Library Marketing
“The library as a ‘third place’ is becoming increasingly important”

The team of the Hilden City Library was honored for its innovative marketing concept.
The team of the Hilden City Library was honored for its innovative marketing concept. | Photo (detail): © Stadt Hilden

Events, social media services and makerspaces: Claudia Büchel, Director of the Hilden City Library, explains in an interview how even smaller libraries can implement targeted marketing.


Mrs. Büchel, in 2016 the Hilden City Library was honored by the German Library Association as the Library of the Year for, among other things, its “innovative marketing concept”. What is the idea behind this?

We try to make decisions on a systematic basis and this includes a marketing concept. First, we did an inventory and looked at where we stand as a library. Hilden has about 56,000 inhabitants. Of these, 8.5 per cent have a library card. We reach children between six and seven years of age very well. Here the collaboration with day-care centers and schools has paid off. It’s important to look at where we want to go and how we can get there. The work with refugees, for instance, has now become a major priority. But we also want to develop the library in other areas. For example, part of our team is working hard on the introduction of makerspace services.

Events and social media

What are the individual building blocks of your marketing concept?

The concept starts with an extensive analysis section in which we summarize the changes in the city, the composition of our users and how we can reach the inhabitants of Hilden. Then we define our goals – for instance, the already mentioned makerspace services. Finally, we specify how and by what means we can attain the goals. Marketing tools are, for example, public relations work or cooperation with other institutions.

Is it no longer enough in 2016 for a library to have good media holdings?

The library conceived of purely as a place for lending media is now outdated. The library as a “third place”, next to home, work or school, is becoming increasingly important. We need comfortable seating and free LAN. Event work is also important to feature the library as a meeting place. Our events cover all age groups. For the very young, beginning with six months, there’s already the “ABC Brownie”. Our events concept, which is part of the marketing concept, sets numbers for participants. If actual attendance too often falls short, the series of events will be discontinued. And then I find our work with social media very important in order to be able to communicate directly with our users. We’ve had a Facebook page since 2011. In the following years we started our blog, the “Reading Oasis”, and joined Twitter. In 2015 we added Instagram and, beginning this year, we also send our users information using WhatsApp. On the social platforms our users are particularly interested in a look behind the scenes.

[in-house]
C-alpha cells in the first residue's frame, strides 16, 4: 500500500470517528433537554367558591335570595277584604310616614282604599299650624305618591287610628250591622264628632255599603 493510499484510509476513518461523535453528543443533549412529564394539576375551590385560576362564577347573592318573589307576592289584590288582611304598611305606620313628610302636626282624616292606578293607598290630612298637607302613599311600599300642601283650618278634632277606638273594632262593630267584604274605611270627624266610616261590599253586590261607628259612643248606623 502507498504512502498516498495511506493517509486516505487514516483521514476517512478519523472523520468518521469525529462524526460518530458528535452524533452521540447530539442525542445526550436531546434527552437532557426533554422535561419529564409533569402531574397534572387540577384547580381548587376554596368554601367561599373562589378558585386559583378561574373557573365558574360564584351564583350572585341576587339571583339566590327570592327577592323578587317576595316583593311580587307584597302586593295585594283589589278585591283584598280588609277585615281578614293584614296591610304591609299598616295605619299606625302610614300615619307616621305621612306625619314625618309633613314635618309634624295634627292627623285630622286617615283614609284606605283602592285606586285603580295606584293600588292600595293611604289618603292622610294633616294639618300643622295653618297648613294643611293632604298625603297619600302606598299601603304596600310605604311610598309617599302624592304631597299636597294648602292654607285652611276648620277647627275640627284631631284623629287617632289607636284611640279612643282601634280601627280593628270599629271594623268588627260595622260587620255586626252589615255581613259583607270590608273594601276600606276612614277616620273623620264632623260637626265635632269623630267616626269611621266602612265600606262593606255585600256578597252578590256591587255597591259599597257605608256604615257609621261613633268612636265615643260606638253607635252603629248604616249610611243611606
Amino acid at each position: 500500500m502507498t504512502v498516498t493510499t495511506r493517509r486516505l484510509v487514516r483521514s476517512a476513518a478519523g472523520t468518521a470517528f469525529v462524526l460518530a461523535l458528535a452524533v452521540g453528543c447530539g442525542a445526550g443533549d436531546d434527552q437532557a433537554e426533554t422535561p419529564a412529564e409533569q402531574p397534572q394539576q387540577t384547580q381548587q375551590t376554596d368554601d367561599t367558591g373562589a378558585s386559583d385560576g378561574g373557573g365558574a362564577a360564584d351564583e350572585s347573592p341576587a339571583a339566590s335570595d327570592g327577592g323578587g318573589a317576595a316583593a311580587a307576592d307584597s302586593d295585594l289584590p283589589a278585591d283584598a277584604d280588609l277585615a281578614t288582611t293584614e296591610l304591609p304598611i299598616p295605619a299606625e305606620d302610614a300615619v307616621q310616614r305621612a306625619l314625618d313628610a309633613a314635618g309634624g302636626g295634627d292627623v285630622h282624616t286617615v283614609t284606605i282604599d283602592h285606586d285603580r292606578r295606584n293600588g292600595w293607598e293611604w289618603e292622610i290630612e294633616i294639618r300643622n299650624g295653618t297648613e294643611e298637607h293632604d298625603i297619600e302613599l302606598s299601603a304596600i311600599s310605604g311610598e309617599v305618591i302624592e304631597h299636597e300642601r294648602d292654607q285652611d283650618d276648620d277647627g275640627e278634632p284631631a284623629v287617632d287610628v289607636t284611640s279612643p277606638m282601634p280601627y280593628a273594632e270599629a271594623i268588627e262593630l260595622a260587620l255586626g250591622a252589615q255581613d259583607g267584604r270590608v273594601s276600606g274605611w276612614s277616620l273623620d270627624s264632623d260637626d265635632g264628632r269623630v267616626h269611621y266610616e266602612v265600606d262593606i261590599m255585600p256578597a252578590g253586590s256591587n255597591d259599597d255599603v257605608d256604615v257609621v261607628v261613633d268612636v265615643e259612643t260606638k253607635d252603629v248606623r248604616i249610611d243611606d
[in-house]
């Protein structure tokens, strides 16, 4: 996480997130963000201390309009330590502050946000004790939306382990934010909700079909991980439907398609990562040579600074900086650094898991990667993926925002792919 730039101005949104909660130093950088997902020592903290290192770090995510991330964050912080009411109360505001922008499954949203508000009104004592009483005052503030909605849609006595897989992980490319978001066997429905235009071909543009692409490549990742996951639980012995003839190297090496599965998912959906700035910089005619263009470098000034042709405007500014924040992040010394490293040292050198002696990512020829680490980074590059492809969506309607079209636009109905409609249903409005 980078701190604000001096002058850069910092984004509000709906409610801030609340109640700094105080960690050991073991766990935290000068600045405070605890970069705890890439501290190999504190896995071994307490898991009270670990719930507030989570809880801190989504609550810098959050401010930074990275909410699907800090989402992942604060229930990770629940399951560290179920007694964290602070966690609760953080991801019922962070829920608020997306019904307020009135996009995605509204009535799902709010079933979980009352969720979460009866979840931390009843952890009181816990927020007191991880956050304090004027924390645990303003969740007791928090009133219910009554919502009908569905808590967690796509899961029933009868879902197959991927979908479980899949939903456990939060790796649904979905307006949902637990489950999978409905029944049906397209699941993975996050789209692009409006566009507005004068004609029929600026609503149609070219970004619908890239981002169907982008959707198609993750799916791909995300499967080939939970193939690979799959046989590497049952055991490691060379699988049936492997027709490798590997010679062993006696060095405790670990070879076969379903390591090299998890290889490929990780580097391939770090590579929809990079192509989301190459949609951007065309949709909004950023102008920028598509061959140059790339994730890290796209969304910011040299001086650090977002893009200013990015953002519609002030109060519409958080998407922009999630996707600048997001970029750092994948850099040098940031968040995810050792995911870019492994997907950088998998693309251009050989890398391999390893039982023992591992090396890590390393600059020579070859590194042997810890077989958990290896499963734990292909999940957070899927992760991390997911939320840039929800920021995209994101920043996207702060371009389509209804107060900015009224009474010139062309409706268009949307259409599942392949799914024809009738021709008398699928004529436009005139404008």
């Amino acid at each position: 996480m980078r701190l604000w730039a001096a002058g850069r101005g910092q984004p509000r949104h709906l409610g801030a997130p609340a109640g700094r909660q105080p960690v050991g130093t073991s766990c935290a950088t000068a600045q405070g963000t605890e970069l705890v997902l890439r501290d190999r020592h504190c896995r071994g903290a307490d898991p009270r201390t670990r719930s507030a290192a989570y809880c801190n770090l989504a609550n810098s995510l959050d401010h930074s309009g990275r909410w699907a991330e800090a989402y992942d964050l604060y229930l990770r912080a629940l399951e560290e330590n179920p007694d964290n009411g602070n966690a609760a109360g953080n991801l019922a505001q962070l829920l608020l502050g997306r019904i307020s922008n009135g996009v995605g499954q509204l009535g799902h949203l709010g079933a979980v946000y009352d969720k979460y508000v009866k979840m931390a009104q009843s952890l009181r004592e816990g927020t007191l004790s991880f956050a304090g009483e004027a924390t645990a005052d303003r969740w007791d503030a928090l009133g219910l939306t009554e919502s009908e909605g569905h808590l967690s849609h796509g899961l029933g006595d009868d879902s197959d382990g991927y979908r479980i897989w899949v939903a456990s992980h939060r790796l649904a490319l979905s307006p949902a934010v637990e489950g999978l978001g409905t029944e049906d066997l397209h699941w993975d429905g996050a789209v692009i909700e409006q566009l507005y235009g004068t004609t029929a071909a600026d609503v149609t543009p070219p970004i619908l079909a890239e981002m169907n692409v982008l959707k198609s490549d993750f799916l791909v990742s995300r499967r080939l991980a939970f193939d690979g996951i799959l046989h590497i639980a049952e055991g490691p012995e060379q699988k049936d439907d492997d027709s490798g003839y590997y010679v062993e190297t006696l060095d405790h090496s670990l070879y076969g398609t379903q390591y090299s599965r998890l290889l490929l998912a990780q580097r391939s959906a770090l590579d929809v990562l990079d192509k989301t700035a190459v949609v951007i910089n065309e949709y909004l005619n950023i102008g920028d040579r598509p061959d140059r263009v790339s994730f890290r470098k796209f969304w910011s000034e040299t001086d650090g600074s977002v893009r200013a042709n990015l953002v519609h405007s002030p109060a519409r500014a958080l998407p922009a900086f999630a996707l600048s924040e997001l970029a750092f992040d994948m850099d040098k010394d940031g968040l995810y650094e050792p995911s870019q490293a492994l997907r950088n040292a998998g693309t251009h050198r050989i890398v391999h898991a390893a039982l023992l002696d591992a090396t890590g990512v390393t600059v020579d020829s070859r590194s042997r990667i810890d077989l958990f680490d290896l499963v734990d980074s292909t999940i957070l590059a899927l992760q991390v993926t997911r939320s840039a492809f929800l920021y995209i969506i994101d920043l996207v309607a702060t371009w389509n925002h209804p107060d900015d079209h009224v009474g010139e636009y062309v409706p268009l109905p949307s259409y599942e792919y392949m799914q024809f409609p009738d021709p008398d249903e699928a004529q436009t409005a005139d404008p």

Cooperation and networking

Many libraries, especially smaller ones, complain about budget cuts and lack of staff. Is marketing still possible in these circumstances?

The general conditions differ greatly from library to library. But this doesn’t mean that the approach is fundamentally different. Even with fewer resources or poor spatial conditions, you can still try to get the most out of your facility.

You won’t, for example, be able set up a large makerspace in a small library. The resources are too limited.

That’s right. There are, however, opportunities to achieve something through cooperations and incorporating volunteers. Networking is very important at libraries with small budgets. But first I need to know what possibilities the city offers. If, for instance, a library sets up a makerspace, but there already exist comparable services, then that’s rather inauspicious. The key question is in what areas it’s useful to cooperate.

Team meetings and users’ wishes

How did you inspire your staff to work with social media, intensive event planning and other new ideas?

We consider in team meetings what our future services should be and each colleague assumes his or her own responsibility. In order to implement the social media services, for instance, we redistributed responsibilities. Specialists in Media and Information Services took on responsibilities that were previously supervised only by librarians. This freed resources so that everyone could work with social media. It was immensely important to bring the team on board and not to decide all this “from the top down”.

And how do you include the users?

We always try to envisage things from the point of view of the user. We have feedback cards on which they can make suggestions for improvements. In thinking up ideas for new services we also first ask the users. Our fiction section, for instance, first asked them whether we should arrange novels alphabetically, according to author, according to theme or according to the interested group. Before we made elaborate rearrangements of our holdings, we approached our users and asked for their views.

A survey conducted by the Allensbach Institute on the future of libraries shows that what 76 per cent of all respondents valued above all in a library is its extensive media offerings. Is marketing overrated?

A library is still primarily linked to the building where its books are. In second place, however, it’s about the events and kind of communication – for example, social media –it offers. In recent years this has become more and more important.

Claudia Büchel has been director of the Hilden City Library since 2009. She studied public librarianship at the University of Cologne and is particularly interested in the public relations, marketing and quality management.